In the last example, W2 begins before W1 has received an acknowledgement. Therefore, these writes are considered concurrent. Amazon S3 internally uses last-writer-wins semantics to determine which write takes precedence. However, the order in which Amazon S3 receives the requests and the order in which applications receive acknowledgements cannot be predicted because of various factors, such as network latency. For example, W2 might be initiated by an Amazon EC2 instance in the same Region, while W1 might be initiated by a host that is farther away. The best way to determine the final value is to perform a read after both writes have been acknowledged.

Related services

After you load your data into Amazon S3, you can use it with other AWS services. The following are the services that you might use most frequently:

  • Amazon Elastic Compute Cloud (Amazon EC2) – Provides secure and scalable computing capacity in the AWS Cloud. Using Amazon EC2 eliminates your need to invest in hardware up front, so you can develop and deploy applications faster. You can use Amazon EC2 to launch as many or as few virtual servers as you need, configure security and networking, and manage storage.

  • Amazon EMR – Helps businesses, researchers, data analysts, and developers easily and cost-effectively process vast amounts of data. Amazon EMR uses a hosted Hadoop framework running on the web-scale infrastructure of Amazon EC2 and Amazon S3.

  • AWS Snow Family – Helps customers that need to run operations in austere, non-data center environments, and in locations where there's a lack of consistent network connectivity. You can use AWS Snow Family devices to locally and cost-effectively access the storage and compute power of the AWS Cloud in places where an internet connection might not be an option.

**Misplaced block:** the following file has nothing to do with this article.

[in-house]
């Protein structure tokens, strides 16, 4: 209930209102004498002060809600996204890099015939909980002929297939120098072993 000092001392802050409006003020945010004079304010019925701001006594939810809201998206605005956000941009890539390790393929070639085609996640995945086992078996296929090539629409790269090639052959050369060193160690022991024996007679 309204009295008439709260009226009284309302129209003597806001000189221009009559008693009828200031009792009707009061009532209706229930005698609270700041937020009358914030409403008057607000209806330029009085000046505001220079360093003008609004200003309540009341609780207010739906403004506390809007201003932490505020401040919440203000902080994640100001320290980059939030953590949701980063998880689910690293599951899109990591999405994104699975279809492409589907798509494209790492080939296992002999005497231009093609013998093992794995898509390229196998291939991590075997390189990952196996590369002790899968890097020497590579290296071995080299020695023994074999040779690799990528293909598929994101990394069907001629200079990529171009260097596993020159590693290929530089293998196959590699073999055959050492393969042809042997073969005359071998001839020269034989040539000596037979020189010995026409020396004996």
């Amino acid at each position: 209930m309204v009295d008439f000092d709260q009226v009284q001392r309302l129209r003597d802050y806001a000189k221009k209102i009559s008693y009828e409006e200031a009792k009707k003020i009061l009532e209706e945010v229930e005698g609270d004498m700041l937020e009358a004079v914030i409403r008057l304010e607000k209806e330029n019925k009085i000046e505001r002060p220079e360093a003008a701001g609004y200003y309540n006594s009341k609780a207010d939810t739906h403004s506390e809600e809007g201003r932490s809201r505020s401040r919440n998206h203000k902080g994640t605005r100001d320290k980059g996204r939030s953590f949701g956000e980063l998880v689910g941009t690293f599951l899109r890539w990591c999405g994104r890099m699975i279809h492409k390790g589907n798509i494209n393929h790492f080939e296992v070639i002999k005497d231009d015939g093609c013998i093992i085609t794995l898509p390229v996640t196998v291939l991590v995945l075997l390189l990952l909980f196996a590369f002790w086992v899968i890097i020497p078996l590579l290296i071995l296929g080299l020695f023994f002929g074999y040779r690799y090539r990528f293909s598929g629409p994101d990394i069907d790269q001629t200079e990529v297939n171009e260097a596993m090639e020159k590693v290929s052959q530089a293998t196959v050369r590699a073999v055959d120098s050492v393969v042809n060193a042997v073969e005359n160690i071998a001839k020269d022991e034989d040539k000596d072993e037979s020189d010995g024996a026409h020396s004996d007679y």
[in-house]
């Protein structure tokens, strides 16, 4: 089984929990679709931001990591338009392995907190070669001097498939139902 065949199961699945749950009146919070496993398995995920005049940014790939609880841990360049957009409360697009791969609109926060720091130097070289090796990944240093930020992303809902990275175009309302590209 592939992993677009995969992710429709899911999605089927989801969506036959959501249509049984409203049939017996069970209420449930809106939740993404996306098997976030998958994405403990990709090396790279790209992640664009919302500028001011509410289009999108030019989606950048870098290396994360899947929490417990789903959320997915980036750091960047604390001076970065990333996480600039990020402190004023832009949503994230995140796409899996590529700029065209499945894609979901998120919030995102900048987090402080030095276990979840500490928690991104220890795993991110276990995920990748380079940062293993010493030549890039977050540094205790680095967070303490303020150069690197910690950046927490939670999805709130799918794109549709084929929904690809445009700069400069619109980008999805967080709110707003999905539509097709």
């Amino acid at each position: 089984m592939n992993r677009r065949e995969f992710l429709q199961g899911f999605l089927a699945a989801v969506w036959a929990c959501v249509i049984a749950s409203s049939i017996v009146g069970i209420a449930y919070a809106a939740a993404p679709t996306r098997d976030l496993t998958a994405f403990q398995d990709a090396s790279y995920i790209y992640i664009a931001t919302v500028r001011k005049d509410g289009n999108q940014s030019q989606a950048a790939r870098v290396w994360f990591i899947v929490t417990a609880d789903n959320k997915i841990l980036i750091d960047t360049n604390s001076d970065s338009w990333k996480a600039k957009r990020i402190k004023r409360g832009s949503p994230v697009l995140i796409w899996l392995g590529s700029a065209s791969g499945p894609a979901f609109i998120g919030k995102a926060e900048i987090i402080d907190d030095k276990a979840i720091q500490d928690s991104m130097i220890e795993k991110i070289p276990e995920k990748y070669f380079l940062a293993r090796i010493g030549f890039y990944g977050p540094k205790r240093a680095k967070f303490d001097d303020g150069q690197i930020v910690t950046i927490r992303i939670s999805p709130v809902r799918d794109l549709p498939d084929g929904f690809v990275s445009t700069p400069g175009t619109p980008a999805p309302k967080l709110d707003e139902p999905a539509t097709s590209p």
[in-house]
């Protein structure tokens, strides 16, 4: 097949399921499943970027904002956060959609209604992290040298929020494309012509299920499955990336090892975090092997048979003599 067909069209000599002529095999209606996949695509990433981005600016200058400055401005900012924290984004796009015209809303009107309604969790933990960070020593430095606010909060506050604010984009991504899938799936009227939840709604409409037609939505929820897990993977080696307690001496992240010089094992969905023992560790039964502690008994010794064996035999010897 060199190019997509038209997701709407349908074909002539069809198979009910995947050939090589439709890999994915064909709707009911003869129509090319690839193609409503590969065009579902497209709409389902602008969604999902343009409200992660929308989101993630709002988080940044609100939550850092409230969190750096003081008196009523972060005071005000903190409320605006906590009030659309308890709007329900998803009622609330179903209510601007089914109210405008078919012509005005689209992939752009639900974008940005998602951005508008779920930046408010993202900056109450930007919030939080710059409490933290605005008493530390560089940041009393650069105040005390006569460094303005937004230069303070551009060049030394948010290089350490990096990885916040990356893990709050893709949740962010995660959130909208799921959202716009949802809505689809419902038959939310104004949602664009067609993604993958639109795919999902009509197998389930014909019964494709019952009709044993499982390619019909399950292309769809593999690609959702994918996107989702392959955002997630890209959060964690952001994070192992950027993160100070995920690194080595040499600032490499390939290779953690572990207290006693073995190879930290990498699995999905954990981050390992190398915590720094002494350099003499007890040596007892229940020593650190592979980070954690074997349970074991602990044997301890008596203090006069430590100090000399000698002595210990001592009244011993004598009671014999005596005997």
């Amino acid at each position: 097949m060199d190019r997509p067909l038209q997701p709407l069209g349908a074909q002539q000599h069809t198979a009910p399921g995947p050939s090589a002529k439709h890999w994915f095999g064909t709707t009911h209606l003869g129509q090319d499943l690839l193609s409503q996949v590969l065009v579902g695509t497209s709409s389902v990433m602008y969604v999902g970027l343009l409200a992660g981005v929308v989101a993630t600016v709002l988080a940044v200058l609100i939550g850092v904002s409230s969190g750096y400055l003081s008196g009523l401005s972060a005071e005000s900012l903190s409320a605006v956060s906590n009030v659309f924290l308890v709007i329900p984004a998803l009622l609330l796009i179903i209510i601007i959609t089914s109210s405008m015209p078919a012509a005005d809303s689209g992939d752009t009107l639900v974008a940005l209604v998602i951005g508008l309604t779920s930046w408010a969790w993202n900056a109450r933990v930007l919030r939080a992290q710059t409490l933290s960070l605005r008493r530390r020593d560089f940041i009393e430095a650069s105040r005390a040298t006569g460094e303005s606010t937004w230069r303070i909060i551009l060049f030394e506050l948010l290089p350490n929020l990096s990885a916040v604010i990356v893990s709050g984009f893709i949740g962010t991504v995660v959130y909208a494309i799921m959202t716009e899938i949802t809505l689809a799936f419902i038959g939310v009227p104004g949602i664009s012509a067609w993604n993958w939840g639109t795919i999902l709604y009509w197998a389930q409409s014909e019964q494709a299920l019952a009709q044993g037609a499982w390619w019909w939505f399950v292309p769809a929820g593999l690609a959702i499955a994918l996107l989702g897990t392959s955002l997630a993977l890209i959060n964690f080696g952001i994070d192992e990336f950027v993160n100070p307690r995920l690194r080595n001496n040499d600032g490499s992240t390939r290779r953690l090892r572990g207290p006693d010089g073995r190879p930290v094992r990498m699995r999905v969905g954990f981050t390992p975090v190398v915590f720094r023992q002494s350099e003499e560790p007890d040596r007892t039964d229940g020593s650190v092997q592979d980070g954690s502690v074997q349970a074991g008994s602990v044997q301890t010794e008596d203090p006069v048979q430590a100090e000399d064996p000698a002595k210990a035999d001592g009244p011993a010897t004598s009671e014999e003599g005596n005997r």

• AWS Transfer Family – Provides fully managed support for file transfers directly into and out of Amazon S3 or Amazon Elastic File System (Amazon EFS) using Secure Shell (SSH) File Transfer Protocol (SFTP), File Transfer Protocol over SSL (FTPS), and File Transfer Protocol (FTP).

Accessing Amazon S3

You can work with Amazon S3 in any of the following ways:

AWS Management Console

The console is a web-based user interface for managing Amazon S3 and AWS resources. If you've signed up for an AWS account, you can access the Amazon S3 console by signing into the AWS Management Console and choosing S3 from the AWS Management Console home page.

AWS Command Line Interface

You can use the AWS command line tools to issue commands or build scripts at your system's command line to perform AWS (including S3) tasks.

The AWS Command Line Interface (AWS CLI) provides commands for a broad set of AWS services. The AWS CLI is supported on Windows, macOS, and Linux. To get started, see the AWS Command Line Interface User Guide. For more information about the commands for Amazon S3, see s3api and s3control in the AWS CLI Command Reference.

AWS SDKs